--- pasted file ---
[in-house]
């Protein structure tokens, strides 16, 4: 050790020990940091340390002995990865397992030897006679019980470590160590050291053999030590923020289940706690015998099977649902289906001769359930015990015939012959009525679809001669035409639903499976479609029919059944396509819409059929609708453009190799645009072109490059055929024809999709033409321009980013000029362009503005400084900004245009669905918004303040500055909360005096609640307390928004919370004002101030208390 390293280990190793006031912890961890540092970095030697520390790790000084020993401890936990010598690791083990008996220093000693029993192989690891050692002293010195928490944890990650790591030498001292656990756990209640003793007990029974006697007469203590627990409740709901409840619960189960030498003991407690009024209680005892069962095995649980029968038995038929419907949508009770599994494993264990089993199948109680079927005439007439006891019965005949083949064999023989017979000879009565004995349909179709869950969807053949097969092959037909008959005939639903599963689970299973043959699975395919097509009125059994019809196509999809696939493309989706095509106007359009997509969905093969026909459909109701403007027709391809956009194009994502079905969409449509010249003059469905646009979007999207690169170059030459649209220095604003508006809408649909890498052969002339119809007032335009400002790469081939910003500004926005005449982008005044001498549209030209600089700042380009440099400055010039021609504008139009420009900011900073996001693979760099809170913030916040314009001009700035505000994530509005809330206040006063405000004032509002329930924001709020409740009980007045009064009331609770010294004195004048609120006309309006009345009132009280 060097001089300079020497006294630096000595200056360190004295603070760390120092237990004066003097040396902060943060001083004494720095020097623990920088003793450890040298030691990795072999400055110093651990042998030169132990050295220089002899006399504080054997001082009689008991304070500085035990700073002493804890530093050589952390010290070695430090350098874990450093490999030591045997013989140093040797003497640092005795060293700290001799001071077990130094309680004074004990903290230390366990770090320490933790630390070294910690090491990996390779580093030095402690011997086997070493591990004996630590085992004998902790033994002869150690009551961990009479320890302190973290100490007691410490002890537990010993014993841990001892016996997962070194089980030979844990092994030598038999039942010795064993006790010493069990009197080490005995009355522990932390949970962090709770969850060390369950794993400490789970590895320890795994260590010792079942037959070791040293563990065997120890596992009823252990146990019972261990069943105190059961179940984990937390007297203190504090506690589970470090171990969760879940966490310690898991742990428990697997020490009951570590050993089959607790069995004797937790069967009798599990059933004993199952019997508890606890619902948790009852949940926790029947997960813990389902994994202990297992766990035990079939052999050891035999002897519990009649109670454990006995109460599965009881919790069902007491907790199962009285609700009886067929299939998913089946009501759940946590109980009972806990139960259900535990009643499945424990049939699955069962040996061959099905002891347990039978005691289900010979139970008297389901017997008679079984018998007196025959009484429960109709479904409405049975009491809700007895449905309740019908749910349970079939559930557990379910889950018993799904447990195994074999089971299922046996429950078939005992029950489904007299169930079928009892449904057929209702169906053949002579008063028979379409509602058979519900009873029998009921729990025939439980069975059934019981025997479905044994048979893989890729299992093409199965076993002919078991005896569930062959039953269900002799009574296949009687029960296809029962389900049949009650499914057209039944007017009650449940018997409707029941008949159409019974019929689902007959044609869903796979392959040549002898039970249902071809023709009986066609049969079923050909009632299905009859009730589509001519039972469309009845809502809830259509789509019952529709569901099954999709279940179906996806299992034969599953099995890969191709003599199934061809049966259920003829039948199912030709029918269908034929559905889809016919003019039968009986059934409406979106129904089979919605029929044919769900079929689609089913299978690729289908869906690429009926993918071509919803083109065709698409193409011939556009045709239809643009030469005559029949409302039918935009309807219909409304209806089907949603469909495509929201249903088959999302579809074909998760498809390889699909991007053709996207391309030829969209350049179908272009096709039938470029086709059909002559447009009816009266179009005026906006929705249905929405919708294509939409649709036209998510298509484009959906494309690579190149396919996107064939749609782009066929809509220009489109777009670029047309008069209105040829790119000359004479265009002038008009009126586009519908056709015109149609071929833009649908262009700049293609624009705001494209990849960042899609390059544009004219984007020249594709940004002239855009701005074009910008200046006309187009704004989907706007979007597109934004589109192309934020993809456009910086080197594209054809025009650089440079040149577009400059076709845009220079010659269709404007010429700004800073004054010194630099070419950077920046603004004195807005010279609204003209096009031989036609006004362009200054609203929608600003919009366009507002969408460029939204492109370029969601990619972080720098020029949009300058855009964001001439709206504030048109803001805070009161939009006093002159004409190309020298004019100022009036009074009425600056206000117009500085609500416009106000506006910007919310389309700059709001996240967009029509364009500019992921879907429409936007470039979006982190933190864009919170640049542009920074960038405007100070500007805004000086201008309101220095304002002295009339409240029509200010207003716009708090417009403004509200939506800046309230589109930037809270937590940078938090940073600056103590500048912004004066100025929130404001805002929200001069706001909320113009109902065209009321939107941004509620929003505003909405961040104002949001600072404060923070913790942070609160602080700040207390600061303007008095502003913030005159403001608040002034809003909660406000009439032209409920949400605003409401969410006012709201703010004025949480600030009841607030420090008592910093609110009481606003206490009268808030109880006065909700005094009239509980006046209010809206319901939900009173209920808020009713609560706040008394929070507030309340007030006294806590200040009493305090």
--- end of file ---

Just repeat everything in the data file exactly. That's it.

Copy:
[in-house]
């Protein structure tokens, strides 16, 4: 050790020990940091340390002995990865397992030897006679019980470590160590050291053999030590923020289940706690015998099977649902289906001769359930015990015939012959009525679809001669035409639903499976479609029919059944396509819409059929609708453009190799645009072109490059055929024809999709033409321009980013000029362009503005400084900004245009669905918004303040500055909360005096609640307390928004919370004002101030208390 390293280990190793006031912890961890540092970095030697520390790790000084020993401890936990010598690791083990008996220093000693029993192989690891050692002293010195928490944890990650790591030498001292656990756990209640003793007990029974006697007469203590627990409740709901409840619960189960030498003991407690009024209680005892069962095995649980029968038995038929419907949508009770599994494993264990089993199948109680079927005439007439006891019965005949083949064999023989017979000879009565004995349909179709869950969807053949097969092959037909008959005939639903599963689970299973043959699975395919097509009125059994019809196509999809696939493309989706095509106007359009997509969905093969026909459909109701403007027709391809956009194009994502079905969409449509010249003059469905646009979007999207690169170059030459649209220095604003508006809408649909890498052969002339119809007032335009400002790469081939910003500004926005005449982008005044001498549209030209600089700042380009440099400055010039021609504008139009420009900011900073996001693979760099809170913030916040314009001009700035505000994530509005809330206040006063405000004032509002329930924001709020409740009980007045009064009331609770010294004195004048609120006309309006009345009132009280 060097001089300079020497006294630096000595200056360190004295603070760390120092237990004066003097040396902060943060001083004494720095020097623990920088003793450890040298030691990795072999400055110093651990042998030169132990050295220089002899006399504080054997001082009689008991304070500085035990700073002493804890530093050589952390010290070695430090350098874990450093490999030591045997013989140093040797003497640092005795060293700290001799001071077990130094309680004074004990903290230390366990770090320490933790630390070294910690090491990996390779580093030095402690011997086997070493591990004996630590085992004998902790033994002869150690009551961990009479320890302190973290100490007691410490002890537990010993014993841990001892016996997962070194089980030979844990092994030598038999039942010795064993006790010493069990009197080490005995009355522990932390949970962090709770969850060390369950794993400490789970590895320890795994260590010792079942037959070791040293563990065997120890596992009823252990146990019972261990069943105190059961179940984990937390007297203190504090506690589970470090171990969760879940966490310690898991742990428990697997020490009951570590050993089959607790069995004797937790069967009798599990059933004993199952019997508890606890619902948790009852949940926790029947997960813990389902994994202990297992766990035990079939052999050891035999002897519990009649109670454990006995109460599965009881919790069902007491907790199962009285609700009886067929299939998913089946009501759940946590109980009972806990139960259900535990009643499945424990049939699955069962040996061959099905002891347990039978005691289900010979139970008297389901017997008679079984018998007196025959009484429960109709479904409405049975009491809700007895449905309740019908749910349970079939559930557990379910889950018993799904447990195994074999089971299922046996429950078939005992029950489904007299169930079928009892449904057929209702169906053949002579008063028979379409509602058979519900009873029998009921729990025939439980069975059934019981025997479905044994048979893989890729299992093409199965076993002919078991005896569930062959039953269900002799009574296949009687029960296809029962389900049949009650499914057209039944007017009650449940018997409707029941008949159409019974019929689902007959044609869903796979392959040549002898039970249902071809023709009986066609049969079923050909009632299905009859009730589509001519039972469309009845809502809830259509789509019952529709569901099954999709279940179906996806299992034969599953099995890969191709003599199934061809049966259920003829039948199912030709029918269908034929559905889809016919003019039968009986059934409406979106129904089979919605029929044919769900079929689609089913299978690729289908869906690429009926993918071509919803083109065709698409193409011939556009045709239809643009030469005559029949409302039918935009309807219909409304209806089907949603469909495509929201249903088959999302579809074909998760498809390889699909991007053709996207391309030829969209350049179908272009096709039938470029086709059909002559447009009816009266179009005026906006929705249905929405919708294509939409649709036209998510298509484009959906494309690579190149396919996107064939749609782009066929809509220009489109777009670029047309008069209105040829790119000359004479265009002038008009009126586009519908056709015109149609071929833009649908262009700049293609624009705001494209990849960042899609390059544009004219984007020249594709940004002239855009701005074009910008200046006309187009704004989907706007979007597109934004589109192309934020993809456009910086080197594209054809025009650089440079040149577009400059076709845009220079010659269709404007010429700004800073004054010194630099070419950077920046603004004195807005010279609204003209096009031989036609006004362009200054609203929608600003919009366009507002969408460029939204492109370029969601990619972080720098020029949009300058855009964001001439709206504030048109803001805070009161939009006093002159004409190309020298004019100022009036009074009425600056206000117009500085609500416009106000506006910007919310389309700059709001996240967009029509364009500019992921879907429409936007470039979006982190933190864009919170640049542009920074960038405007100070500007805004000086201008309101220095304002002295009339409240029509200010207003716009708090417009403004509200939506800046309230589109930037809270937590940078938090940073600056103590500048912004004066100025929130404001805002929200001069706001909320113009109902065209009321939107941004509620929003505003909405961040104002949001600072404060923070913790942070609160602080700040207390600061303007008095502003913030005159403001608040002034809003909660406000009439032209409920949400605003409401969410006012709201703010004025949480600030009841607030420090008592910093609110009481606003206490009268808030109880006065909700005094009239509980006046209010809206319901939900009173209920808020009713609560706040008394929070507030309340007030006294806590200040009493305090």